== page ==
1. In September 2016 - An attack on the Internet of Things (IoT) devices by Mirai malware impacted Internet platforms and services (Brian Krebs, DNS solution provider Dyn, etc.). Here is the list of sites or services (Github, Twitter, etc.) were unavailable in Europe and North America.
  2. In Feb 2014 - According to a report on Gigaom, Cloudflare datacenters hit by the world's largest distributed denial-of-service attack (DDoS) in Europe and the U.S. This DDoS attack estimated at approximately 400 gigabits per second of traffic.
  3. In February 2018 - A most potent distributed denial-of-service attack (DDoS) on the Developers platform GitHub. This DDoS attack estimated approx 1.35 terabits per second and lasted for roughly 20 minutes.
  4. In February 2020 - Amazon Web Services was hit by a powerful gigantic DDoS attack. The attack was running for three days and was estimated at approximately 2.3 terabytes per second.

Best Practices for Preventing DDoS attacks

How to mitigate DDoS attack?

1. Traffic Monitoring

Application traffic monitoring is essential. We can identify most of the attacks using the proper monitoring. Commonly DDoS attacks are made with high volume traffic but DDoS attacks could be possible with a single vulnerable HTTP endpoint.

Whenever traffic exceeds a defined threshold, then you should get some alert or notification. The best practice is to have the proper configuration for the alerting in your monitoring tools. It helps you identify the DDoS attack as early as possible and mitigate damage.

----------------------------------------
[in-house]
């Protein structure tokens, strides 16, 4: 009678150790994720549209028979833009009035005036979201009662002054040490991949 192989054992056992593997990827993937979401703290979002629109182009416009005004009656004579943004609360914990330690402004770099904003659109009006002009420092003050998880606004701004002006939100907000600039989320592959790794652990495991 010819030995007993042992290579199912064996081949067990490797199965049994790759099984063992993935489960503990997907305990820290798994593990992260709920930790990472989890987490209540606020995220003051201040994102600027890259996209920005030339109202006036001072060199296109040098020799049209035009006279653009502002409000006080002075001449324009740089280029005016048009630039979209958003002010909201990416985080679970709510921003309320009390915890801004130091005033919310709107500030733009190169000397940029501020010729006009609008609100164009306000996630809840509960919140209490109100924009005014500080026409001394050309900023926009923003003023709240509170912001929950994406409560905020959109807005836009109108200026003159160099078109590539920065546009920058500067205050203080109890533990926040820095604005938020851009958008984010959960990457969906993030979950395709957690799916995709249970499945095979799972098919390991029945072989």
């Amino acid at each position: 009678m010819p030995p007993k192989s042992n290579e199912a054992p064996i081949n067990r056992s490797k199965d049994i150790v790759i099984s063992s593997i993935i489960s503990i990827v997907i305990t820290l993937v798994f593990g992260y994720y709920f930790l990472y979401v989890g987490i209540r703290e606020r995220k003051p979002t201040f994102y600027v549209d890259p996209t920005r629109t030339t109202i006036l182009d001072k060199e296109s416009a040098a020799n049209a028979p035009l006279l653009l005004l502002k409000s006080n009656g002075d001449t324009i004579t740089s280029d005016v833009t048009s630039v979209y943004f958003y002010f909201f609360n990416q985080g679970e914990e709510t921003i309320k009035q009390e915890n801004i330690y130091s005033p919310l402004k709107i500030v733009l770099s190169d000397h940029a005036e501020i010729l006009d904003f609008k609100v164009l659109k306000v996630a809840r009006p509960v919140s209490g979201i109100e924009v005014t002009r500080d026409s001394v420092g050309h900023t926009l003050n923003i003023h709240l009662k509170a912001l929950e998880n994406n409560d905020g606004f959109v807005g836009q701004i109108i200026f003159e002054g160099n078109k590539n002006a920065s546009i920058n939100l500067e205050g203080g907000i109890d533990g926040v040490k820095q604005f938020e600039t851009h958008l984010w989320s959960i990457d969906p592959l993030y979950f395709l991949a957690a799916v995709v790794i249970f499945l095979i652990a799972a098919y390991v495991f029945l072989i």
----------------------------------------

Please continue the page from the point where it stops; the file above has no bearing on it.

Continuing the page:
2. Organize a DDoS Attack Response Plan

According to organizations size and policies, multiple teams have different responsibilities in infrastructure management. The DDoS attacks happen suddenly and should document the steps that need to follow.

During the DDoS attack, first, you need to think about minimizing the impact on your application. Team responsibilities for key team members to ensure the organized reaction to the attack should be clear and the first step is defining how it will end.

Create a checklist: Define all the processes and steps in a list, like what tools you will use, who is the right person for contact.

Communication: You should correctly organize all communications and well-defined.

Responsibility: Documente all the team member's responsibilities and their reaction.

3. Activate a WAF

A Web Application Firewall (WAF) is a set of rules or policies that helps protect web applications or APIs from malicious traffic. WAF sits between an application and the HTTP traffic and filters the common web exploits that can affect availability.

There are various WAF solutions available, but you need to analyze which WAF solution is suitable for your application.

4. Rate Limit